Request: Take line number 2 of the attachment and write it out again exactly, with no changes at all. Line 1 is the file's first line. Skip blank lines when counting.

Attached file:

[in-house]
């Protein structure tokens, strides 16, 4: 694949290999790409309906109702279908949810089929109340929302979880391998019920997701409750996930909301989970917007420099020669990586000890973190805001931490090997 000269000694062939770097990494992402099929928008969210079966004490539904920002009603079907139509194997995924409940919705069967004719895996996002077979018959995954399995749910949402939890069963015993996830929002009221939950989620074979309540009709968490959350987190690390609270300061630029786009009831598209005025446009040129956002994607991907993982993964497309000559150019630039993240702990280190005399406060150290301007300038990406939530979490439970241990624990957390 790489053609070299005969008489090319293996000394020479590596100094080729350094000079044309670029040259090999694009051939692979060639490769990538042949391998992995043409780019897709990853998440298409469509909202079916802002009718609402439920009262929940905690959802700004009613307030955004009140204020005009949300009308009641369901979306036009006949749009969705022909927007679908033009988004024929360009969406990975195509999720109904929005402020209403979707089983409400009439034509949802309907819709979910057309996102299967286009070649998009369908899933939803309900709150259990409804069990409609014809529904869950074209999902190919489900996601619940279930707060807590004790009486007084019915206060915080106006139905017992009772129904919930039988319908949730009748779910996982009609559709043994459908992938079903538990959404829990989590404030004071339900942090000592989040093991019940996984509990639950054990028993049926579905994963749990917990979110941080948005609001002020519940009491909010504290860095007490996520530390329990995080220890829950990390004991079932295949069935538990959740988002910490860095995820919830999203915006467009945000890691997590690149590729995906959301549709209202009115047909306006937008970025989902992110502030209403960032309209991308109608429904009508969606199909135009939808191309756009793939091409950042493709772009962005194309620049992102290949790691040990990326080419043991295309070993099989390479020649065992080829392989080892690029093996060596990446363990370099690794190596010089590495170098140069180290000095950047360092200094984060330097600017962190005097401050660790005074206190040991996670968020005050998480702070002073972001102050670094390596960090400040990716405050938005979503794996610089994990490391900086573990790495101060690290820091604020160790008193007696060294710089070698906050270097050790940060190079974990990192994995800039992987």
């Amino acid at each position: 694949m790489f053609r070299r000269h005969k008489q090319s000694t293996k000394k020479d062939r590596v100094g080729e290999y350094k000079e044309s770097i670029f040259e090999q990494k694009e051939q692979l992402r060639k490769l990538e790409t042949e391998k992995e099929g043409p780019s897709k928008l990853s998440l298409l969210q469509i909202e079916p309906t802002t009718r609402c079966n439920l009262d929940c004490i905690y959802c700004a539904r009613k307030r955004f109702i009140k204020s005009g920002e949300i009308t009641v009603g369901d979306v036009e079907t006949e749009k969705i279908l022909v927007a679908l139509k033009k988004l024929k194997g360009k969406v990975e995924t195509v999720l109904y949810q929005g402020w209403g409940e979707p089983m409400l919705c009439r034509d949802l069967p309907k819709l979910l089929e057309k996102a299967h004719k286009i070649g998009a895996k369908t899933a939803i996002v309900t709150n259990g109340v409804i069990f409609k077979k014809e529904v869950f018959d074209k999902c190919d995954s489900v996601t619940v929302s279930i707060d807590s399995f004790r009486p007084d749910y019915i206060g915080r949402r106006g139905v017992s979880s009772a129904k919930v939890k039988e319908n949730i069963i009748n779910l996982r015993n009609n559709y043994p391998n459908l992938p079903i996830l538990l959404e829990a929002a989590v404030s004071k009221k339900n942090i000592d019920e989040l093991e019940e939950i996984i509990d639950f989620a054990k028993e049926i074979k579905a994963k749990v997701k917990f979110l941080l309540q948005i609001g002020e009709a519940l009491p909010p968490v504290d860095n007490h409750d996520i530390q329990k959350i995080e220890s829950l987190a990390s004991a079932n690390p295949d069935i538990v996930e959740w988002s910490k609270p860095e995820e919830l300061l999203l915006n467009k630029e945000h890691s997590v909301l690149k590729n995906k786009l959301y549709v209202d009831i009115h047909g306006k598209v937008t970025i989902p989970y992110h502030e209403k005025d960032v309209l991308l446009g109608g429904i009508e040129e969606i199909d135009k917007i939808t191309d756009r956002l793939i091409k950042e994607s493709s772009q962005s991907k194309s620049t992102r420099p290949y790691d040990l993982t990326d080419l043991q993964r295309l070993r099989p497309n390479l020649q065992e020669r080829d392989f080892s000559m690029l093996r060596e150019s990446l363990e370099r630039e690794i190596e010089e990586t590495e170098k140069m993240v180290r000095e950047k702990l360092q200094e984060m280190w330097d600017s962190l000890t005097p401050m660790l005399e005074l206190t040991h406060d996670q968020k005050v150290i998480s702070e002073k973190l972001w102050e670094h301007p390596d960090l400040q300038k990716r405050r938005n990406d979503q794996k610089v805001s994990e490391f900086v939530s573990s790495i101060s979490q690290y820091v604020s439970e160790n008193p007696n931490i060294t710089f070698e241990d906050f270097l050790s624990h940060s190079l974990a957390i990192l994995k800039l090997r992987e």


């Protein structure tokens, strides 16, 4: 694949290999790409309906109702279908949810089929109340929302979880391998019920997701409750996930909301989970917007420099020669990586000890973190805001931490090997 000269000694062939770097990494992402099929928008969210079966004490539904920002009603079907139509194997995924409940919705069967004719895996996002077979018959995954399995749910949402939890069963015993996830929002009221939950989620074979309540009709968490959350987190690390609270300061630029786009009831598209005025446009040129956002994607991907993982993964497309000559150019630039993240702990280190005399406060150290301007300038990406939530979490439970241990624990957390 790489053609070299005969008489090319293996000394020479590596100094080729350094000079044309670029040259090999694009051939692979060639490769990538042949391998992995043409780019897709990853998440298409469509909202079916802002009718609402439920009262929940905690959802700004009613307030955004009140204020005009949300009308009641369901979306036009006949749009969705022909927007679908033009988004024929360009969406990975195509999720109904929005402020209403979707089983409400009439034509949802309907819709979910057309996102299967286009070649998009369908899933939803309900709150259990409804069990409609014809529904869950074209999902190919489900996601619940279930707060807590004790009486007084019915206060915080106006139905017992009772129904919930039988319908949730009748779910996982009609559709043994459908992938079903538990959404829990989590404030004071339900942090000592989040093991019940996984509990639950054990028993049926579905994963749990917990979110941080948005609001002020519940009491909010504290860095007490996520530390329990995080220890829950990390004991079932295949069935538990959740988002910490860095995820919830999203915006467009945000890691997590690149590729995906959301549709209202009115047909306006937008970025989902992110502030209403960032309209991308109608429904009508969606199909135009939808191309756009793939091409950042493709772009962005194309620049992102290949790691040990990326080419043991295309070993099989390479020649065992080829392989080892690029093996060596990446363990370099690794190596010089590495170098140069180290000095950047360092200094984060330097600017962190005097401050660790005074206190040991996670968020005050998480702070002073972001102050670094390596960090400040990716405050938005979503794996610089994990490391900086573990790495101060690290820091604020160790008193007696060294710089070698906050270097050790940060190079974990990192994995800039992987």